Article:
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Fintech insurance startup Lemonade just filed for an IPO

With a $2.1 billion estimated valuation, fintech insurer Lemonade may be the next unicorn as it files its IPO.

Fintech insurance startup Lemonade just filed for an IPO
[Photo: Moritz Nie/Unsplash]
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Lemonade, a startup that sells insurance to renters and homeowners (not to be confused with the Beyoncé album and film), filed for an IPO on the New York Stock Exchange today, estimating it will raise about $100 million. VCs estimated its current valuation at $2.1 billion, making it another potential unicorn.

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The startup has positioned itself as a disruptor in the fintech and insurance market for its combined use of AI and behavioral science that aimed to not only approve claims in three seconds but also to combat fraudulent claims by making its clients sign an “honesty pledge.”

Lemonade is also a certified B Corp—its added layer of philanthropy is a measure against fraud, it says. As a previous report in Fast Company noted, “If customers are invited to direct leftover premium payments toward a nonprofit of their choice, or so the thinking goes, they will be less likely to cheat on their claims (surveys suggest that one in four Americans would pad a claim with no compulsion).”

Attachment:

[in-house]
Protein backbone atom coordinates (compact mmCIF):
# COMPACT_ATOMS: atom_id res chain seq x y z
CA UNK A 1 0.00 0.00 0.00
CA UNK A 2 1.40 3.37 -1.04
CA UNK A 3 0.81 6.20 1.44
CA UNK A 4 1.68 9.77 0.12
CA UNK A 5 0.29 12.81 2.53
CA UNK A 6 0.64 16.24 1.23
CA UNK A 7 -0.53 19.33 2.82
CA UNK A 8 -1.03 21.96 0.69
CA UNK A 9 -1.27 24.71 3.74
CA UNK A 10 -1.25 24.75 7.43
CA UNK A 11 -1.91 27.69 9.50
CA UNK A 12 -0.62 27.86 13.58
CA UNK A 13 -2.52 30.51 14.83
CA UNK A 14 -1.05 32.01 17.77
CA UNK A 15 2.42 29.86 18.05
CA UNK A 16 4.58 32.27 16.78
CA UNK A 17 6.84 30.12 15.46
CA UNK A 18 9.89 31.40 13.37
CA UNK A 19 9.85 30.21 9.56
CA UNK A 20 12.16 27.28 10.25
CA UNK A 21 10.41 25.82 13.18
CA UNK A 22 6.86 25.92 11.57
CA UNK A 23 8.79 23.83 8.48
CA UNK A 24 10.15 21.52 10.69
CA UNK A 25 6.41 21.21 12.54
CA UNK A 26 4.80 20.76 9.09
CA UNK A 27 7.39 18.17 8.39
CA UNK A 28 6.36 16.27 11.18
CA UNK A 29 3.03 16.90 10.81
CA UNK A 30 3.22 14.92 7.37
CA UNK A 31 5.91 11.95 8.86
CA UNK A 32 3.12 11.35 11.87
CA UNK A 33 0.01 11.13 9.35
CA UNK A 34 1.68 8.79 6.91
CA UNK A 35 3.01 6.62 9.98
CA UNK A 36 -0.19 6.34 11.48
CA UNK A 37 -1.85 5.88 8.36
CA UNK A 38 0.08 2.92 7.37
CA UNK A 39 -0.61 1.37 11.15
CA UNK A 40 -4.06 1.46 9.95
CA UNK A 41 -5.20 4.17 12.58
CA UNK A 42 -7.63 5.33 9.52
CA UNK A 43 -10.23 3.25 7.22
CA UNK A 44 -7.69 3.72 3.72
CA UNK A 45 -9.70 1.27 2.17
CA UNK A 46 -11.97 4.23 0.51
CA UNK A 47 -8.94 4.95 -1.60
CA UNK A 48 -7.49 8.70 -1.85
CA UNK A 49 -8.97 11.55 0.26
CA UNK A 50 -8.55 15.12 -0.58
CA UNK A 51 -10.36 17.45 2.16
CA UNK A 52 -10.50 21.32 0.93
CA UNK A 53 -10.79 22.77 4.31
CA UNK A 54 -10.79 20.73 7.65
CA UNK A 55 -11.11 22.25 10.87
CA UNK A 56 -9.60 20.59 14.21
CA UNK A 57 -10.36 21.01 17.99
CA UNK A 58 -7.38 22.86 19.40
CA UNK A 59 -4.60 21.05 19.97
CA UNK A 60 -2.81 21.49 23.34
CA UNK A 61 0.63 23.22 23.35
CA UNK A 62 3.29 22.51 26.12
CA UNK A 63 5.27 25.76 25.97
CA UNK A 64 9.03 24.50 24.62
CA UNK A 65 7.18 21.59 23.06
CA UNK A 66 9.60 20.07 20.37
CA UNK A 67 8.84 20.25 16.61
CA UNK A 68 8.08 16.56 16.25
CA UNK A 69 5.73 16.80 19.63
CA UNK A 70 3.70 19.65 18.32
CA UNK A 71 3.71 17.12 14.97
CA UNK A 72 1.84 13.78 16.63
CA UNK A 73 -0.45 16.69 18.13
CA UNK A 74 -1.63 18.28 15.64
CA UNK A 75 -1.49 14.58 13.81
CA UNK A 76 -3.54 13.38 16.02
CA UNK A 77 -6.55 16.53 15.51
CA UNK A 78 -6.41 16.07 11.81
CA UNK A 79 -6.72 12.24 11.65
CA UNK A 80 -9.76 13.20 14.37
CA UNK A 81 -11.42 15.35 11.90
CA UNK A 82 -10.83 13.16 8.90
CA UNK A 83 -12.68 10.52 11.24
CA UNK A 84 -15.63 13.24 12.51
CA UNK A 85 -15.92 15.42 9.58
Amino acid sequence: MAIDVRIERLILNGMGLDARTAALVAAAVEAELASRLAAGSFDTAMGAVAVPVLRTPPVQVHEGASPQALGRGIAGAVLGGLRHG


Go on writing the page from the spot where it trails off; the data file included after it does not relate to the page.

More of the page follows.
Lemonade says it intends to trade under the NYSE ticker symbol LMND.

The company has raised some $480 million in investments, $300 million of which came from SoftBank. Other investors include General Catalyst and Tusk Venture Partners. Its SEC filing revealed that Lemonade posted a net loss of $108.5 million in 2019, which was more than double the loss in 2018. But revenue during that time rose from $21.2 million to $63.8 million.

Perhaps that’s why the company is confident it can take its place in the same league as established players such as Allstate and Travelers, among others. “Approximately 70% of our current customers are under the age of 35, and about 90% of our customers said they were not switching from another carrier,” according to a company statement. “We have achieved this outsized share among newer cohorts through a three-pronged consumer value proposition.”

About the author

Lydia Dishman is a reporter writing about the intersection of tech, leadership, and innovation. She is a regular contributor to Fast Company and has written for CBS Moneywatch, Fortune, The Guardian, Popular Science, and the New York Times, among others.

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